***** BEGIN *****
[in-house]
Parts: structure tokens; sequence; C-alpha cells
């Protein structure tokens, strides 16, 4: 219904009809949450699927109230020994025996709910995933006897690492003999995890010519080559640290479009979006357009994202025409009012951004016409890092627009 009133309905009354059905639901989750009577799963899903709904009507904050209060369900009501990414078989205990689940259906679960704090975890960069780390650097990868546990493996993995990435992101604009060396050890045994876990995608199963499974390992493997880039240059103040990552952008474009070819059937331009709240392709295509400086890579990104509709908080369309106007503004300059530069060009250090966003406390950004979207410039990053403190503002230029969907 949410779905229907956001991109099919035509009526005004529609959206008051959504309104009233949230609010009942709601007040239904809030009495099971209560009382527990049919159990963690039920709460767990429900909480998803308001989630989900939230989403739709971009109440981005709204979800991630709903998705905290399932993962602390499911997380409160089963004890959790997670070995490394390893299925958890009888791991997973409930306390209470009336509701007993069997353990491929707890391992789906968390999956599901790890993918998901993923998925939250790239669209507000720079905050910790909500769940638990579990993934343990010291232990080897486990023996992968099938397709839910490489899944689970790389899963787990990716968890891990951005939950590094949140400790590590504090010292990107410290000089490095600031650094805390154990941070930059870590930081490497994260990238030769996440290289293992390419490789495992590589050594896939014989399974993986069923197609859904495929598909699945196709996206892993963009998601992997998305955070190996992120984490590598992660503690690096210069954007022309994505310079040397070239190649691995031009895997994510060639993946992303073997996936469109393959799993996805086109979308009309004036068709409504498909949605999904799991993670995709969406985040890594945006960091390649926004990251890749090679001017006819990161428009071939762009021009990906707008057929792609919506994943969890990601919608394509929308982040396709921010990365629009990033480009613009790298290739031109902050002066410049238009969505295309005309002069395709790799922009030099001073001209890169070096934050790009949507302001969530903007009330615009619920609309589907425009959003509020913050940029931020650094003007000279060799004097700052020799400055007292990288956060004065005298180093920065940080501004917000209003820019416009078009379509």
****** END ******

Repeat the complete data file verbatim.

[in-house]
Parts: structure tokens; sequence; C-alpha cells
């Protein structure tokens, strides 16, 4: 219904009809949450699927109230020994025996709910995933006897690492003999995890010519080559640290479009979006357009994202025409009012951004016409890092627009 009133309905009354059905639901989750009577799963899903709904009507904050209060369900009501990414078989205990689940259906679960704090975890960069780390650097990868546990493996993995990435992101604009060396050890045994876990995608199963499974390992493997880039240059103040990552952008474009070819059937331009709240392709295509400086890579990104509709908080369309106007503004300059530069060009250090966003406390950004979207410039990053403190503002230029969907 949410779905229907956001991109099919035509009526005004529609959206008051959504309104009233949230609010009942709601007040239904809030009495099971209560009382527990049919159990963690039920709460767990429900909480998803308001989630989900939230989403739709971009109440981005709204979800991630709903998705905290399932993962602390499911997380409160089963004890959790997670070995490394390893299925958890009888791991997973409930306390209470009336509701007993069997353990491929707890391992789906968390999956599901790890993918998901993923998925939250790239669209507000720079905050910790909500769940638990579990993934343990010291232990080897486990023996992968099938397709839910490489899944689970790389899963787990990716968890891990951005939950590094949140400790590590504090010292990107410290000089490095600031650094805390154990941070930059870590930081490497994260990238030769996440290289293992390419490789495992590589050594896939014989399974993986069923197609859904495929598909699945196709996206892993963009998601992997998305955070190996992120984490590598992660503690690096210069954007022309994505310079040397070239190649691995031009895997994510060639993946992303073997996936469109393959799993996805086109979308009309004036068709409504498909949605999904799991993670995709969406985040890594945006960091390649926004990251890749090679001017006819990161428009071939762009021009990906707008057929792609919506994943969890990601919608394509929308982040396709921010990365629009990033480009613009790298290739031109902050002066410049238009969505295309005309002069395709790799922009030099001073001209890169070096934050790009949507302001969530903007009330615009619920609309589907425009959003509020913050940029931020650094003007000279060799004097700052020799400055007292990288956060004065005298180093920065940080501004917000209003820019416009078009379509």